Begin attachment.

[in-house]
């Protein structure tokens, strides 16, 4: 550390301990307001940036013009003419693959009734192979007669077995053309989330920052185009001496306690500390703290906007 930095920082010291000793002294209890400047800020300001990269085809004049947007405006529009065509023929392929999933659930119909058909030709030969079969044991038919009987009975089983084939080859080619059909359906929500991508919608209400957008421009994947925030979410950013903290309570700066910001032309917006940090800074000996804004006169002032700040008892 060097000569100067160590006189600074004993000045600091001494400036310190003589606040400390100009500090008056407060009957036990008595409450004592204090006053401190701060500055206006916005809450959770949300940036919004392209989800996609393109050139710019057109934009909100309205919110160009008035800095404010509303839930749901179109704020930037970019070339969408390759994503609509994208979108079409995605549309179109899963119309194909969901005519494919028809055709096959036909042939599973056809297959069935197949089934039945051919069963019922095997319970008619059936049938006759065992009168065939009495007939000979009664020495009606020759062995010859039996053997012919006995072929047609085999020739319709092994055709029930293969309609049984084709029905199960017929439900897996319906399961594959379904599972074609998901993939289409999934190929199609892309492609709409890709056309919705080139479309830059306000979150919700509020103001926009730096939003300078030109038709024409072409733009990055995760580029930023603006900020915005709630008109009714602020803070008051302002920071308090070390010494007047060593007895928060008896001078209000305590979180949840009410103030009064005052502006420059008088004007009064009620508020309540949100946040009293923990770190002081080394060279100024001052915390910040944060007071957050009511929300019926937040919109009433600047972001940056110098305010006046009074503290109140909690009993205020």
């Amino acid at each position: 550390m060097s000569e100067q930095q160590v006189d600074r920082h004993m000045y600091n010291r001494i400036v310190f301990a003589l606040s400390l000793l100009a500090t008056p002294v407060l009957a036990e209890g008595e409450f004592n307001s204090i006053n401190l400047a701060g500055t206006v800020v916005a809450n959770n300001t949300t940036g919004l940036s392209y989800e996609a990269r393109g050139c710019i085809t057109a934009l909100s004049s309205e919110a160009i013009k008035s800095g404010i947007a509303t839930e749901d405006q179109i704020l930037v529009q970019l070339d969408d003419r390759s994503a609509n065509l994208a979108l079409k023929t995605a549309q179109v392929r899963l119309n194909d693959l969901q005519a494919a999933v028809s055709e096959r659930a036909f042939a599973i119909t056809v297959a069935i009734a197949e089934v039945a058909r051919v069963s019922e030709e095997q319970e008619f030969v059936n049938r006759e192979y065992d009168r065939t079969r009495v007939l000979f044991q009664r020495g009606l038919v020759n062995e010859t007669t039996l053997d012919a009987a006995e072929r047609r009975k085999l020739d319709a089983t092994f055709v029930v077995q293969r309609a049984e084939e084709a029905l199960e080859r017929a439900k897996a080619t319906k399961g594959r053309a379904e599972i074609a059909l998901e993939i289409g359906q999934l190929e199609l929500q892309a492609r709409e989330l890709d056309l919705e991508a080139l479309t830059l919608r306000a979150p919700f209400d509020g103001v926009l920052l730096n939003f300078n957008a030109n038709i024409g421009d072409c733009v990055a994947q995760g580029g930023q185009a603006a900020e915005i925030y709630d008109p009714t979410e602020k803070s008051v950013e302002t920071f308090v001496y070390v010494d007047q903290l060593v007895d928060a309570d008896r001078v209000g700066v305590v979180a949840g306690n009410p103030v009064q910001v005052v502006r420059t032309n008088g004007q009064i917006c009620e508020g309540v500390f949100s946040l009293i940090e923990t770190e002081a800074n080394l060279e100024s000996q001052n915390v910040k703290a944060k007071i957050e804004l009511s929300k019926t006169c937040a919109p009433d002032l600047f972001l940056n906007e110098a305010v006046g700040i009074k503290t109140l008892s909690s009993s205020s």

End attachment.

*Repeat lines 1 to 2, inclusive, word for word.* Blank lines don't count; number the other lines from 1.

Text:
[in-house]
């Protein structure tokens, strides 16, 4: 550390301990307001940036013009003419693959009734192979007669077995053309989330920052185009001496306690500390703290906007 930095920082010291000793002294209890400047800020300001990269085809004049947007405006529009065509023929392929999933659930119909058909030709030969079969044991038919009987009975089983084939080859080619059909359906929500991508919608209400957008421009994947925030979410950013903290309570700066910001032309917006940090800074000996804004006169002032700040008892 060097000569100067160590006189600074004993000045600091001494400036310190003589606040400390100009500090008056407060009957036990008595409450004592204090006053401190701060500055206006916005809450959770949300940036919004392209989800996609393109050139710019057109934009909100309205919110160009008035800095404010509303839930749901179109704020930037970019070339969408390759994503609509994208979108079409995605549309179109899963119309194909969901005519494919028809055709096959036909042939599973056809297959069935197949089934039945051919069963019922095997319970008619059936049938006759065992009168065939009495007939000979009664020495009606020759062995010859039996053997012919006995072929047609085999020739319709092994055709029930293969309609049984084709029905199960017929439900897996319906399961594959379904599972074609998901993939289409999934190929199609892309492609709409890709056309919705080139479309830059306000979150919700509020103001926009730096939003300078030109038709024409072409733009990055995760580029930023603006900020915005709630008109009714602020803070008051302002920071308090070390010494007047060593007895928060008896001078209000305590979180949840009410103030009064005052502006420059008088004007009064009620508020309540949100946040009293923990770190002081080394060279100024001052915390910040944060007071957050009511929300019926937040919109009433600047972001940056110098305010006046009074503290109140909690009993205020």